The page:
Tesla could get special duties as part of higher China EV tariffs, EU says


Elon Musk, Chief Executive Officer of SpaceX and Tesla and owner of X speaks during the Milken Conference 2024 Global Conference Sessions at The Beverly Hilton in Beverly Hills, California, U.S., May 6, 2024. 

David Swanson | Reuters

Tesla could be hit with a specially calculated duty on its cars produced in China and imported to Europe as part of of the European Union’s decision to raise tariffs on Chinese electric vehicles.

On Wednesday, the European Commission, the EU’s executive arm, imposed higher tariffs on Chinese EV makers of up to 38%. These provisional duties will come into effect from July 4 if the EU does not reach a solution with Chinese authorities. Four months after this, so-called definitive measures take place.

At this stage, Tesla “may receive an individually calculated duty rate,” the commission said.

Shanghai is home to one of Tesla’s biggest Gigafactories. In 2023, Tesla delivered 947,000 vehicles from its Shanghai factory with 600,000 going to the China market and the rest exported, according to Chinese state media.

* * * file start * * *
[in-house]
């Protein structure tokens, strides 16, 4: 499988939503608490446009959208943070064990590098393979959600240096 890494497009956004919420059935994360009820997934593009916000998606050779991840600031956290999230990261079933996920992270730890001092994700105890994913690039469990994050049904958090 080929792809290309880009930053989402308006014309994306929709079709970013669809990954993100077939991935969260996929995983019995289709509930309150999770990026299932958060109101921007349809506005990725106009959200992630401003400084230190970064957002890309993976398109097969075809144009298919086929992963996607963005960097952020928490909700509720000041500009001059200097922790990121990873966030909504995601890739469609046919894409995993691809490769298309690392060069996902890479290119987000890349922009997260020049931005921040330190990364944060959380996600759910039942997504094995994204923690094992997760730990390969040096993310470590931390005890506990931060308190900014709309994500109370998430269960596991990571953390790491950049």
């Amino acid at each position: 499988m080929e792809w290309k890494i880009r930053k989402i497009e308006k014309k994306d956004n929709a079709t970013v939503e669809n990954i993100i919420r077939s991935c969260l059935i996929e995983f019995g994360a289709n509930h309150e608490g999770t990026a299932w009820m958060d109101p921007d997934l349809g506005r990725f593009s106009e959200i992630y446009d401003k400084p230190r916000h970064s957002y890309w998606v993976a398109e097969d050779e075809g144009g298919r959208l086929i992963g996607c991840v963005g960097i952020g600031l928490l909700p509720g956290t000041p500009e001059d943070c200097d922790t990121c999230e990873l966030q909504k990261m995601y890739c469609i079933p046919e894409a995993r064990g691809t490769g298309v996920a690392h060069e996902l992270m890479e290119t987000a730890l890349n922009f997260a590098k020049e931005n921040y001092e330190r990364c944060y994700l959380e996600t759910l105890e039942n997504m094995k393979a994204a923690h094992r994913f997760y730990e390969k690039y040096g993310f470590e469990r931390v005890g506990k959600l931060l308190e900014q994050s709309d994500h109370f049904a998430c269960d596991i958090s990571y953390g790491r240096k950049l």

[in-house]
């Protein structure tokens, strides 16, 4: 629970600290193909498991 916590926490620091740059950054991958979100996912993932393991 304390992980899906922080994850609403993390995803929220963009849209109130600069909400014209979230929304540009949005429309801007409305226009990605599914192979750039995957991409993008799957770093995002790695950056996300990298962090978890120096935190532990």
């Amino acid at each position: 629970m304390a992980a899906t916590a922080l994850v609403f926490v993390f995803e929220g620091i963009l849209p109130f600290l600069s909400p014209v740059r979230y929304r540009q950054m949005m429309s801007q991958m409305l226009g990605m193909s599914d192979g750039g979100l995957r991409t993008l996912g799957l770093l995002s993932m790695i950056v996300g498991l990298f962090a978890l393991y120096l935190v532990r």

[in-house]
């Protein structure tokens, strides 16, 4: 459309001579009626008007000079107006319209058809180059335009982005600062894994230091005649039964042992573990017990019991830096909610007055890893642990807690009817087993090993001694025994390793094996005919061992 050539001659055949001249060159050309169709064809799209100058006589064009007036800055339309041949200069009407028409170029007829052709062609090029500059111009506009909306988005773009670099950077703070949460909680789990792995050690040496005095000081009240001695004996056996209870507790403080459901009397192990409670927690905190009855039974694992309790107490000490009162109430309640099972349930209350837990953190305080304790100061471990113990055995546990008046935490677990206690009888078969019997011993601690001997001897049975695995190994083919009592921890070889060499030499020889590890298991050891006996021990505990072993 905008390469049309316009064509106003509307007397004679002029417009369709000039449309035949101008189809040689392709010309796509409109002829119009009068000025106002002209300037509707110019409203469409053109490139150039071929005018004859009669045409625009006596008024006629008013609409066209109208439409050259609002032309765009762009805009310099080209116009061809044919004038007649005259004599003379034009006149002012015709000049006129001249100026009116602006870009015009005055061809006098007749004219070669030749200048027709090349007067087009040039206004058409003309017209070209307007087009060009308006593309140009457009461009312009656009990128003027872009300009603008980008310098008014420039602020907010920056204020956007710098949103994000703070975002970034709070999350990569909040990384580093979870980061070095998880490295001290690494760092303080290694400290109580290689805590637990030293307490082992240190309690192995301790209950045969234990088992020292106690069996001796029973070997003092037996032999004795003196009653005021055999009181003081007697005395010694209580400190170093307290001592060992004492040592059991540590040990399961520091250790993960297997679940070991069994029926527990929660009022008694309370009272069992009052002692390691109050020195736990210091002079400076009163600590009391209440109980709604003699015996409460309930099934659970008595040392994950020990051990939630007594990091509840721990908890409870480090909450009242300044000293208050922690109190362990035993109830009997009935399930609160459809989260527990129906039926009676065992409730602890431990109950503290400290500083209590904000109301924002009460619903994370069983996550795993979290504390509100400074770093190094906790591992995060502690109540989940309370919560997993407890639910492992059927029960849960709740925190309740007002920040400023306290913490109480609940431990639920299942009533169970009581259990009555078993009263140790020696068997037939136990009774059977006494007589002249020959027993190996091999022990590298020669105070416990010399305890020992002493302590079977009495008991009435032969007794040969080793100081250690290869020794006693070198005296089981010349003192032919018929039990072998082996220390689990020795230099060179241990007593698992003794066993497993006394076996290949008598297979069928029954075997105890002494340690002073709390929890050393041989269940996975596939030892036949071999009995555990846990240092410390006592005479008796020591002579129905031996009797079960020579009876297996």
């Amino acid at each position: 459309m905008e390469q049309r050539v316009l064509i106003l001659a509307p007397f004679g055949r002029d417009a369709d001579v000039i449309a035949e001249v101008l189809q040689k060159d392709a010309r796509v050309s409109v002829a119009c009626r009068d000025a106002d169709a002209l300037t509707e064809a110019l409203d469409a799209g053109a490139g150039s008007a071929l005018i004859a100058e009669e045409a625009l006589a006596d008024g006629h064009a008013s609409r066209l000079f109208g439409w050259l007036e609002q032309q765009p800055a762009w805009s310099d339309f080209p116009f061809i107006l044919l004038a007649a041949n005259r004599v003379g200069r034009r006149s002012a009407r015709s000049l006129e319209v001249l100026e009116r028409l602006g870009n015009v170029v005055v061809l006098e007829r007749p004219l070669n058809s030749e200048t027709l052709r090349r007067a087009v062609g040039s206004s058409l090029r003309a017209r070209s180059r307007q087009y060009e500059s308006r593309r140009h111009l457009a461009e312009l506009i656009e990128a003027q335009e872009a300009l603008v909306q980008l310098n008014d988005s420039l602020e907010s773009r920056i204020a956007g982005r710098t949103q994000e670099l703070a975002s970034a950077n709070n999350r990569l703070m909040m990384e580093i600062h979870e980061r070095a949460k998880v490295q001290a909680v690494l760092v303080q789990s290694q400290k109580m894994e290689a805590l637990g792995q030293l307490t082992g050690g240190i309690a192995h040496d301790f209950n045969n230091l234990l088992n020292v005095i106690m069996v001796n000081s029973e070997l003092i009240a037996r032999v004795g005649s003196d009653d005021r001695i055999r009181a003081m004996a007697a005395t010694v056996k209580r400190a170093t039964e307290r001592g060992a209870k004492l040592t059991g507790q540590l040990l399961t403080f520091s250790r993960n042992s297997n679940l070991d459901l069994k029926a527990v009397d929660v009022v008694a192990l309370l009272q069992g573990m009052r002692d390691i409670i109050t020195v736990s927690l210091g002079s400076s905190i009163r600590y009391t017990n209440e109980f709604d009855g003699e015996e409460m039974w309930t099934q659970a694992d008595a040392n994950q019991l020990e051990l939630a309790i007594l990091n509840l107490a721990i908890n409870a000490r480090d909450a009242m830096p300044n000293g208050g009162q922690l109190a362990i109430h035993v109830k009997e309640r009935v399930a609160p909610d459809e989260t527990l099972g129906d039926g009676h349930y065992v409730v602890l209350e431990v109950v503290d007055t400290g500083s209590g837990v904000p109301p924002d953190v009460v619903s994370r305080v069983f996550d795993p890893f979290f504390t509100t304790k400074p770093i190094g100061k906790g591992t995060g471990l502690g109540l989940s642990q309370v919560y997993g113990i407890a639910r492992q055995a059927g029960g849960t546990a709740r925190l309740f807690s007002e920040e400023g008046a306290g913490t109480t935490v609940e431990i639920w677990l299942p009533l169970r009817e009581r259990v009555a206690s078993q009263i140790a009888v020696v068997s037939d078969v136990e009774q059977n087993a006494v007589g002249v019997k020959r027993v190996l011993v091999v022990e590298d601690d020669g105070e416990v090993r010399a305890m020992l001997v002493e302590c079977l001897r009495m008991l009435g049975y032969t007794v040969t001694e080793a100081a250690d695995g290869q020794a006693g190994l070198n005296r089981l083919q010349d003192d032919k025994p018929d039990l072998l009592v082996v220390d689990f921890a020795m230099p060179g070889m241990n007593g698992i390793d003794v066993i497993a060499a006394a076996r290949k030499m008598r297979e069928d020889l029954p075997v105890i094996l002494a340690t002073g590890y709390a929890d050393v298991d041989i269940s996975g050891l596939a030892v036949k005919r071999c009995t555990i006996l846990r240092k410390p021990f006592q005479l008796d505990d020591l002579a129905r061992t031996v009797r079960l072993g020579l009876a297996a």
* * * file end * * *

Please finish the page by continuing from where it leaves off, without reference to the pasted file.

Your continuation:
Valdis Dombrovskis, the EU commissioner for trade, told CNBC on Wednesday that Tesla was making the case for lower tariff rates, which the commission was examining.

“We can also look more in depth in a specific situation of Tesla and subsidies [that] Tesla has specifically received in China, and that may lead indeed to different level of countervailing duties,” he said.

Tesla CEO Elon Musk recently addressed those U.S. tariffs.

“Neither Tesla nor I asked for these tariffs,” Musk said in May.

“Tesla competes quite well in the market in China with no tariffs and no deferential support,” Musk added. “I’m in favor of no tariffs.”